Top Fives: FA Cup quarter-finals


With Southampton set to make the short trip to Bournemouth on Saturday in the Emirates FA Cup quarter-finals, we’ve taken a trip down memory lane to revisit five victories from five different decades at this stage of the famous competition.

It’s hard to say what was more miraculous – the fact this tie needed two replays to find a winner, or that Saints ultimately eased through with such conviction. The original game seemed to have been decided 10 minutes from time by Forest centre-half Bob McKinlay, only for Terry Paine to equalise. In the first replay at The Dell, Saints were 3-0 down and surely beaten, but three goals in the final 16 minutes forced another rematch, this time on neutral territory at White Hart Lane. Goals from David Burnside and George O’Brien, who struck a brace apiece, and Ken Wimshurst set up Saints’ first semi-final in 36 years.

Eyeing a first FA Cup final since 1902, Saints fell short as Denis Law scored the only goal for Matt Busby’s Manchester United at Villa Park.

Thirteen years later, Saints’ quarter-final success was rather less dramatic, but stands alone as the most important. Facing hosts from the fourth tier, Lawrie McMenemy’s side were big favourites to progress but their performance was resolute rather than spectacular. The only magic was reserved for the only goal: an iconic free-kick late in the first half, as Peter Osgood flicked the ball up and Jim McCalliog brilliantly volleyed home from 20 yards.

You bet. Defeating Crystal Palace at Stamford Bridge, Saints of the Second Division were in the final, where Bobby Stokes scored the most famous goal in the club’s history to stun Manchester United.

The Saints vintage of 1983/84 is among those most fondly remembered by supporters of a certain age. After a goalless draw at Hillsborough, title-challenging Saints have too much for Second Division Wednesday, despite the underdogs edging in front in the replay at The Dell. Steve Williams fired in a free-kick before an own goal from Gavin Oliver turned the tie on its head before half-time. Further goals from Mark Wright, David Armstrong and Steve Moran sealed Saints’ progress, justifying their status as FA Cup favourites.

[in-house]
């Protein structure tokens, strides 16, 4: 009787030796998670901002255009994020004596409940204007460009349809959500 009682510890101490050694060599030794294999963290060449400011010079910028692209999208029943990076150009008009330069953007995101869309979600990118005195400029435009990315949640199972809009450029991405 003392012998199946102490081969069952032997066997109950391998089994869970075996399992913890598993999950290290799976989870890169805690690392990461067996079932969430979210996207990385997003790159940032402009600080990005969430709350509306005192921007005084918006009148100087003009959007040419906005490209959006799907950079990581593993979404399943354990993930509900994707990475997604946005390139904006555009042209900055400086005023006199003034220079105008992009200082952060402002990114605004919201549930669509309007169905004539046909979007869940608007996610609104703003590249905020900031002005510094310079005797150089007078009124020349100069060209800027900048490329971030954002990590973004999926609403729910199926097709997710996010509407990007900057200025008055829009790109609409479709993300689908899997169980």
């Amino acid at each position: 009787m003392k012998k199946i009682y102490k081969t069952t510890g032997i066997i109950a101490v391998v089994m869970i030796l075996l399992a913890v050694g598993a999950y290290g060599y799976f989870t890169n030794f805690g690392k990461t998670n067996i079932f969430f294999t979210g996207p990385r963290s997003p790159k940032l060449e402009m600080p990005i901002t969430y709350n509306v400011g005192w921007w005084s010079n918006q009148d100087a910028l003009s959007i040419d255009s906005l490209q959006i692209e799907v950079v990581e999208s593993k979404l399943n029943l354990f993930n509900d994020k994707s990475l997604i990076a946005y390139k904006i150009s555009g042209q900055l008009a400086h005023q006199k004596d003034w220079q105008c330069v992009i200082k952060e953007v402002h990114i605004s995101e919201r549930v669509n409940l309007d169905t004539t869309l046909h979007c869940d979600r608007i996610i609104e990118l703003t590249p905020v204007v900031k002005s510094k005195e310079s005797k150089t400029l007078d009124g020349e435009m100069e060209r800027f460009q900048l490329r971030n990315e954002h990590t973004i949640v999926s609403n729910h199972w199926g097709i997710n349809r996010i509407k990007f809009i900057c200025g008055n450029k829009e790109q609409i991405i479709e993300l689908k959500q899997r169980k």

A trip to Highbury to face Everton had Saints fans fuelled by optimism, but there proved no way past inspired goalkeeper Neville Southall, and Adrian Heath headed a cruel winner three minutes from the end of extra time.

For the fourth round in a row, Saints were handed a home tie, this time hosting Wolves of Division One at St Mary’s. That meant a first return for former boss Dave Jones, whose team started brightly, but Saints improved after the break. Chris Marsden improvised to break the deadlock with a clever hooked finish over his shoulder to settle the nerves 11 minutes into the second half, before defender Paul Butler inadvertently sent Jo Tessem’s cross into his own net.

Cardiff, actually, as Saints reached their first FA Cup final since 1976 courtesy of a 2-0 victory over Watford at Villa Park. Back in yellow for the final, just as in ’76, Saints were beaten by Robert Pires’s first-half strike at the Millennium Stadium.

A tie that seemed unlikely at the time of the draw was made possible by Wigan of the third tier upsetting Manchester City. With Mark Hughes having just replaced Mauricio Pellegrino in the dugout, Saints had a serial FA Cup winner to guide them through in his first match in charge. On a day of firsts, Pierre-Emile Højbjerg and Cédric both scored their first goals for the club in the second half, ensuring Manolo Gabbiadini’s penalty miss did not prove costly as Saints were freed from the pressures of a nerve-shredding survival battle that would go to the wire.

Yes, albeit not for the final, as the national stadium played host to both semi-finals, where Chelsea ran out 2-0 victors at Saints’ expense.